Then a man wandered down their beach, very sick and near collapse. The two women nursed him back to health. He explained that he came from a small Christian community not far away, which anticipated Armageddon, as they called it, and thus was prepared to survive. Although it was clear that their beliefs about God and the place of women were very different, Mary decided to marry Luke, as she believed it was her responsibility to have children, if she could. She moved to the compound for several months, but left when their leader and doctor refused to give a gravely wounded Rachel any medical help because he believed her to be a witch. It is Rachel’s history and beliefs that Mary particularly wants to chronicle for Stephen to teach the future generations.

In the present, Mary has taken in the remnants of the religious group, after Luke and the others died of illness. But Miriam, Jeremiah’s sister and co-leader in all but title, is suspicious of Mary’s teachings and tries to discredit her any way she can. Mary soon begins to suspect that Miriam might be planning to murder her or destroy the books Rachel worked so hard to preserve.

Clearly, this is a novel about women: their strengths, their weaknesses, their relationships with one another. The male characters are much less defined, and serve either as foes or as uneducated vessels, who need the wisdom of the women. By contrast, Rachel, Mary, and Miriam are strong and resourceful enough to survive the worst hardships, yet remain focused on what they perceive their responsibilities to the all-but-decimated human race to be. Each woman in concerned with preservation — of culture, of education of the young, of souls — and will do whatever they feel they have to, even sacrifice themselves, to remain true to their purpose.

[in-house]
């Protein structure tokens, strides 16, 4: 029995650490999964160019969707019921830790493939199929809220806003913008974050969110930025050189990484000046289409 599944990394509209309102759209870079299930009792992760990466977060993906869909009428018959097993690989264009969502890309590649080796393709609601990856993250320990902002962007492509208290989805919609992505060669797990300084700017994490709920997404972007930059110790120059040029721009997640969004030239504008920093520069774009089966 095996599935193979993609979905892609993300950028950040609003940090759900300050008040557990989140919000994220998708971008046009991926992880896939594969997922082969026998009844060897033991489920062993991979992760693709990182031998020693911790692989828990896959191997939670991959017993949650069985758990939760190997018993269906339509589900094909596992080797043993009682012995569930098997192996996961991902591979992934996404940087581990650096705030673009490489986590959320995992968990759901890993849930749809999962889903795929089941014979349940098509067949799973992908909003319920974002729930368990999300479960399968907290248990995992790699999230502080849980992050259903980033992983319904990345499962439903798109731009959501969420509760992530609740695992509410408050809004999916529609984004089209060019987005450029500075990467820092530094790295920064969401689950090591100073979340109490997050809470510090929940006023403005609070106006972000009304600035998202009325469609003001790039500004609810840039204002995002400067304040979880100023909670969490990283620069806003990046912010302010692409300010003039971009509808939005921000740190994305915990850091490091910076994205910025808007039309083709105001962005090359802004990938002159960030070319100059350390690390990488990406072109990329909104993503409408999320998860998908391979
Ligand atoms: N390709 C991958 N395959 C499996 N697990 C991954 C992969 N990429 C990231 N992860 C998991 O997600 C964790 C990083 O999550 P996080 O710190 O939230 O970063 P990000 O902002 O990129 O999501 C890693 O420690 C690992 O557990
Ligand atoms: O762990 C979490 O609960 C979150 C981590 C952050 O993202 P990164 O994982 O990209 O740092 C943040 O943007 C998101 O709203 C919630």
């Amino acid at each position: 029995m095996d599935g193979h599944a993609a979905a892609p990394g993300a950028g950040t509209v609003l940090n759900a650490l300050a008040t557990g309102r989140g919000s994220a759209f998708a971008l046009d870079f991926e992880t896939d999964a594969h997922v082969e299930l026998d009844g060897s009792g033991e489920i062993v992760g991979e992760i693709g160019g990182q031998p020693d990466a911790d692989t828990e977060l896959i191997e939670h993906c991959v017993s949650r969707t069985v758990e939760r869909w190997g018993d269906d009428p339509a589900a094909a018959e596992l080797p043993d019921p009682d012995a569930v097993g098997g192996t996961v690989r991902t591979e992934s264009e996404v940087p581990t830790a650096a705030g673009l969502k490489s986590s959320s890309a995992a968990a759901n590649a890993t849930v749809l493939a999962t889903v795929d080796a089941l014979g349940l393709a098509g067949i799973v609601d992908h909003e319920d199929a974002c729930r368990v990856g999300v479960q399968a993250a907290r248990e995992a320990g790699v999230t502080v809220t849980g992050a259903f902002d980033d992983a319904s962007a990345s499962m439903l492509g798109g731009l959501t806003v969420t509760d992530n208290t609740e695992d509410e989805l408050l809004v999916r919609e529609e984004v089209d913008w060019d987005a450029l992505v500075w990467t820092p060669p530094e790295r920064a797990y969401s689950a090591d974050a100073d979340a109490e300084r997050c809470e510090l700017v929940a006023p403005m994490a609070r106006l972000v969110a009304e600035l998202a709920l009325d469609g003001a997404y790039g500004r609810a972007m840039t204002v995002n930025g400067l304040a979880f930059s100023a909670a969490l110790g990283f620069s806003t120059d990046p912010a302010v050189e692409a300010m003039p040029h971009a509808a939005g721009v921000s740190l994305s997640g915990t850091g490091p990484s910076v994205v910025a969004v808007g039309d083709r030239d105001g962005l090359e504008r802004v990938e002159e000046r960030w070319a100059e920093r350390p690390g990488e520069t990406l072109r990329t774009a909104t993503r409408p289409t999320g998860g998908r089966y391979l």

The story drives forward suspensefully, switching back and forth in time until the past catches up with the present. The main flaw is that it is presented too straightforwardly. The religious group, represented by the clearly power-mad Miriam and the ineffectual Jeremiah, seems to offer nothing of value, while Rachel and Mary are presented as singlehandedly responsible for preserving the culture of mankind. I would have preferred more nuance, more shades of gray, some alternative points of view. The author’s tendency to sledgehammer her point comes out in other ways, such as the overkill apocalypse, which really could legitimately be mistaken for Armageddon by heaping plague and earthquakes on top of nuclear annihilation.

Despite these flaws, A Gift Upon the Shore is both poetic and exciting, and it is a convincing portrayal of a post-apocalyptic future. It is a worthwhile addition to the sub-genre.

First Impressions: Always Coming Home by Ursula K. Le Guin

These are my first impressions after reading Always Coming Home (Ursula K. Le Guin; 1985) in October 2008. I will be discussing Always Coming Home in future essays. Spoilers.

Always_pbAt first, I didn’t think I would like this unusually structured book, but it very gradually and completely captured my imagination. It is a collection of writings–poems, songs, stories, and essays–about the life and culture of a group of people living in California far in the future, long after our own civilization has collapsed and been almost obliterated. It is not clear who has collected these writings, but it seems to be a character named Pandora, an emissary from our present time who is perhaps merely dreaming this utopian future society.